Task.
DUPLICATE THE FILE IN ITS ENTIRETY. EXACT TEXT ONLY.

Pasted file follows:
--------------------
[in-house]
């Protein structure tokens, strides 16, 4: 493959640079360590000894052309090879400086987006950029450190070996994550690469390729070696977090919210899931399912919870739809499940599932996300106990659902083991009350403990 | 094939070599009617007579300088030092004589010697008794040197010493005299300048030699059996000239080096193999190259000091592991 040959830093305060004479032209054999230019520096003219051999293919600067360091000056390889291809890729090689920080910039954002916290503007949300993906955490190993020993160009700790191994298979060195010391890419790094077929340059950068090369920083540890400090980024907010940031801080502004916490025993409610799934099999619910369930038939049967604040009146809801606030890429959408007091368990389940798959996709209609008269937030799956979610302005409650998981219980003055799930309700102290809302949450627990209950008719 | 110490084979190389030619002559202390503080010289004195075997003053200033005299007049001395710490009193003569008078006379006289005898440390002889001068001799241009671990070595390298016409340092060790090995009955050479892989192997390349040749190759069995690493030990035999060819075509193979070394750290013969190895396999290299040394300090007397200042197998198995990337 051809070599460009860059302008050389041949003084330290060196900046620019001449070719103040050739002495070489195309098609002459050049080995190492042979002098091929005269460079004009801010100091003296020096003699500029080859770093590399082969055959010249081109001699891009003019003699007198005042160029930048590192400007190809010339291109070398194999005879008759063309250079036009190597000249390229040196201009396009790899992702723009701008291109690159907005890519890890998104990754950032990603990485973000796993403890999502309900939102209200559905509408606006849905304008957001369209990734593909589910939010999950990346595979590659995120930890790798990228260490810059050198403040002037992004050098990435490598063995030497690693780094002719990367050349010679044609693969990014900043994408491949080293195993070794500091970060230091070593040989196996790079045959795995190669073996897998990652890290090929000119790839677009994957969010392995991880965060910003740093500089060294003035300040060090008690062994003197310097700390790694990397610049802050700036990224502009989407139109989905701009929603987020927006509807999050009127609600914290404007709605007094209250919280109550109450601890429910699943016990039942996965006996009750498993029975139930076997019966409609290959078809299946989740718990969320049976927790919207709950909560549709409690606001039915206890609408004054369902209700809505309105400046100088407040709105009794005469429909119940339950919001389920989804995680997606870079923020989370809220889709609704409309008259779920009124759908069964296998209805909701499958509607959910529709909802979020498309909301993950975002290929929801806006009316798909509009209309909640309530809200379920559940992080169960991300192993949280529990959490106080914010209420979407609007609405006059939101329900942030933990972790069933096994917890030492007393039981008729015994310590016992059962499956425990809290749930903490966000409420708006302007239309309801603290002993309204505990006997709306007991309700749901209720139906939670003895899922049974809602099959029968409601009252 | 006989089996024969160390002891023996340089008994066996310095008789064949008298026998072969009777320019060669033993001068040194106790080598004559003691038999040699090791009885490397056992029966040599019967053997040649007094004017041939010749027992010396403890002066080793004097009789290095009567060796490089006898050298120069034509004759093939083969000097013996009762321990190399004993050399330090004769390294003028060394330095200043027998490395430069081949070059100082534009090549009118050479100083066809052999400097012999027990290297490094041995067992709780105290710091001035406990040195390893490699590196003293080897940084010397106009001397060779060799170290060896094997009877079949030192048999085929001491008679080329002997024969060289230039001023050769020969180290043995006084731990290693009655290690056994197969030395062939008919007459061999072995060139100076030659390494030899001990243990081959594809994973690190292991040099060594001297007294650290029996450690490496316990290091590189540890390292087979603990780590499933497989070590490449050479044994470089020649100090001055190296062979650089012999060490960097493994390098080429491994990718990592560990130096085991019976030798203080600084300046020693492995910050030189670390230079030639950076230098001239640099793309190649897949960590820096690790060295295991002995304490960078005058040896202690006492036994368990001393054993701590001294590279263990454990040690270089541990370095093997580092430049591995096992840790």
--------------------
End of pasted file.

[in-house]
């Protein structure tokens, strides 16, 4: 493959640079360590000894052309090879400086987006950029450190070996994550690469390729070696977090919210899931399912919870739809499940599932996300106990659902083991009350403990 | 094939070599009617007579300088030092004589010697008794040197010493005299300048030699059996000239080096193999190259000091592991 040959830093305060004479032209054999230019520096003219051999293919600067360091000056390889291809890729090689920080910039954002916290503007949300993906955490190993020993160009700790191994298979060195010391890419790094077929340059950068090369920083540890400090980024907010940031801080502004916490025993409610799934099999619910369930038939049967604040009146809801606030890429959408007091368990389940798959996709209609008269937030799956979610302005409650998981219980003055799930309700102290809302949450627990209950008719 | 110490084979190389030619002559202390503080010289004195075997003053200033005299007049001395710490009193003569008078006379006289005898440390002889001068001799241009671990070595390298016409340092060790090995009955050479892989192997390349040749190759069995690493030990035999060819075509193979070394750290013969190895396999290299040394300090007397200042197998198995990337 051809070599460009860059302008050389041949003084330290060196900046620019001449070719103040050739002495070489195309098609002459050049080995190492042979002098091929005269460079004009801010100091003296020096003699500029080859770093590399082969055959010249081109001699891009003019003699007198005042160029930048590192400007190809010339291109070398194999005879008759063309250079036009190597000249390229040196201009396009790899992702723009701008291109690159907005890519890890998104990754950032990603990485973000796993403890999502309900939102209200559905509408606006849905304008957001369209990734593909589910939010999950990346595979590659995120930890790798990228260490810059050198403040002037992004050098990435490598063995030497690693780094002719990367050349010679044609693969990014900043994408491949080293195993070794500091970060230091070593040989196996790079045959795995190669073996897998990652890290090929000119790839677009994957969010392995991880965060910003740093500089060294003035300040060090008690062994003197310097700390790694990397610049802050700036990224502009989407139109989905701009929603987020927006509807999050009127609600914290404007709605007094209250919280109550109450601890429910699943016990039942996965006996009750498993029975139930076997019966409609290959078809299946989740718990969320049976927790919207709950909560549709409690606001039915206890609408004054369902209700809505309105400046100088407040709105009794005469429909119940339950919001389920989804995680997606870079923020989370809220889709609704409309008259779920009124759908069964296998209805909701499958509607959910529709909802979020498309909301993950975002290929929801806006009316798909509009209309909640309530809200379920559940992080169960991300192993949280529990959490106080914010209420979407609007609405006059939101329900942030933990972790069933096994917890030492007393039981008729015994310590016992059962499956425990809290749930903490966000409420708006302007239309309801603290002993309204505990006997709306007991309700749901209720139906939670003895899922049974809602099959029968409601009252 | 006989089996024969160390002891023996340089008994066996310095008789064949008298026998072969009777320019060669033993001068040194106790080598004559003691038999040699090791009885490397056992029966040599019967053997040649007094004017041939010749027992010396403890002066080793004097009789290095009567060796490089006898050298120069034509004759093939083969000097013996009762321990190399004993050399330090004769390294003028060394330095200043027998490395430069081949070059100082534009090549009118050479100083066809052999400097012999027990290297490094041995067992709780105290710091001035406990040195390893490699590196003293080897940084010397106009001397060779060799170290060896094997009877079949030192048999085929001491008679080329002997024969060289230039001023050769020969180290043995006084731990290693009655290690056994197969030395062939008919007459061999072995060139100076030659390494030899001990243990081959594809994973690190292991040099060594001297007294650290029996450690490496316990290091590189540890390292087979603990780590499933497989070590490449050479044994470089020649100090001055190296062979650089012999060490960097493994390098080429491994990718990592560990130096085991019976030798203080600084300046020693492995910050030189670390230079030639950076230098001239640099793309190649897949960590820096690790060295295991002995304490960078005058040896202690006492036994368990001393054993701590001294590279263990454990040690270089541990370095093997580092430049591995096992840790």